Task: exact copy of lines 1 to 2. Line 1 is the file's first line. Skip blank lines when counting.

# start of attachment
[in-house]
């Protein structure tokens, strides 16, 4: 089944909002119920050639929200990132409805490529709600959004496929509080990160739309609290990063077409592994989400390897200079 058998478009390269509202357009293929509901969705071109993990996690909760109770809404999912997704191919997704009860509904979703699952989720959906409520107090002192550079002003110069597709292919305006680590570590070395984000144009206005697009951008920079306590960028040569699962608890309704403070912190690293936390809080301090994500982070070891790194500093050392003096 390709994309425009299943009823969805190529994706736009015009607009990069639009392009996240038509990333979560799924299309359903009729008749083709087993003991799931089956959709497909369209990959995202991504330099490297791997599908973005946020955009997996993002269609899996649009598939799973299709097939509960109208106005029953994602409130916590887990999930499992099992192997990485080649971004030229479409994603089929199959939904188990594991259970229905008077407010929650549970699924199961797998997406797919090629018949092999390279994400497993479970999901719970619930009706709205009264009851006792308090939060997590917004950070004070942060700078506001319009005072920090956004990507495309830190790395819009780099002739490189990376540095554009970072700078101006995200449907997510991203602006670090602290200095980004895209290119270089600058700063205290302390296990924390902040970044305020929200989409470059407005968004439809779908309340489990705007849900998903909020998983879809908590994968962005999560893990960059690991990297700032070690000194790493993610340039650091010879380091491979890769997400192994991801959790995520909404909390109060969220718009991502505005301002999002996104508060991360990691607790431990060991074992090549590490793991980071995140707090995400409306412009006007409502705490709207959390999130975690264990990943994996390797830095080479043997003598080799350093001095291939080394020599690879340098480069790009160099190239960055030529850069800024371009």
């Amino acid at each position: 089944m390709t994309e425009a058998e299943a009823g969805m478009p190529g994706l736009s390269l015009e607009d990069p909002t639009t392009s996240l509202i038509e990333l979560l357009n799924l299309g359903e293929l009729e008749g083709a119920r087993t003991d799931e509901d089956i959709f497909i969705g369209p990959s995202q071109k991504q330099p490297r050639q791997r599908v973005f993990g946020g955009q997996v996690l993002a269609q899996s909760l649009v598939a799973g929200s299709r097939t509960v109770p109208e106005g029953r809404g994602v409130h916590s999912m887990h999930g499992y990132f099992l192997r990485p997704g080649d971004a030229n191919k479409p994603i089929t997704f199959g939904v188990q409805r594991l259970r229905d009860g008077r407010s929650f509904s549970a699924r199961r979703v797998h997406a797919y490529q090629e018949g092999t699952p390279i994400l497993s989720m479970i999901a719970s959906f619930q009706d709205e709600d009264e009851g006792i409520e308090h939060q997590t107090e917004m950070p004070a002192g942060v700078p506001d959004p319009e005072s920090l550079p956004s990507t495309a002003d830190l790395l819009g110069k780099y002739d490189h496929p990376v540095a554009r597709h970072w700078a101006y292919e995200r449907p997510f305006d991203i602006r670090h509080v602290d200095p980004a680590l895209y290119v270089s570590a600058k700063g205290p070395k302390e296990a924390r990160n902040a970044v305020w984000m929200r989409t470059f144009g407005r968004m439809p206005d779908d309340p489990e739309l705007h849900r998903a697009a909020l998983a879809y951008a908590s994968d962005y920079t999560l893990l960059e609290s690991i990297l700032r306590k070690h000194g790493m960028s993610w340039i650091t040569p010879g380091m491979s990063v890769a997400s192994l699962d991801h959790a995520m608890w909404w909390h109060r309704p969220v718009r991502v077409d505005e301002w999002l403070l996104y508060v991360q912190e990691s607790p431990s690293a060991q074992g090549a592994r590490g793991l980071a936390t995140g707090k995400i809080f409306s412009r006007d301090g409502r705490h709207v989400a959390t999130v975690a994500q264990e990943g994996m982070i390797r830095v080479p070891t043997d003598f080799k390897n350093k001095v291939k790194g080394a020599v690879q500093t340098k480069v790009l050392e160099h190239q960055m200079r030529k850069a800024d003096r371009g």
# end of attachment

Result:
[in-house]
């Protein structure tokens, strides 16, 4: 089944909002119920050639929200990132409805490529709600959004496929509080990160739309609290990063077409592994989400390897200079 058998478009390269509202357009293929509901969705071109993990996690909760109770809404999912997704191919997704009860509904979703699952989720959906409520107090002192550079002003110069597709292919305006680590570590070395984000144009206005697009951008920079306590960028040569699962608890309704403070912190690293936390809080301090994500982070070891790194500093050392003096 390709994309425009299943009823969805190529994706736009015009607009990069639009392009996240038509990333979560799924299309359903009729008749083709087993003991799931089956959709497909369209990959995202991504330099490297791997599908973005946020955009997996993002269609899996649009598939799973299709097939509960109208106005029953994602409130916590887990999930499992099992192997990485080649971004030229479409994603089929199959939904188990594991259970229905008077407010929650549970699924199961797998997406797919090629018949092999390279994400497993479970999901719970619930009706709205009264009851006792308090939060997590917004950070004070942060700078506001319009005072920090956004990507495309830190790395819009780099002739490189990376540095554009970072700078101006995200449907997510991203602006670090602290200095980004895209290119270089600058700063205290302390296990924390902040970044305020929200989409470059407005968004439809779908309340489990705007849900998903909020998983879809908590994968962005999560893990960059690991990297700032070690000194790493993610340039650091010879380091491979890769997400192994991801959790995520909404909390109060969220718009991502505005301002999002996104508060991360990691607790431990060991074992090549590490793991980071995140707090995400409306412009006007409502705490709207959390999130975690264990990943994996390797830095080479043997003598080799350093001095291939080394020599690879340098480069790009160099190239960055030529850069800024371009």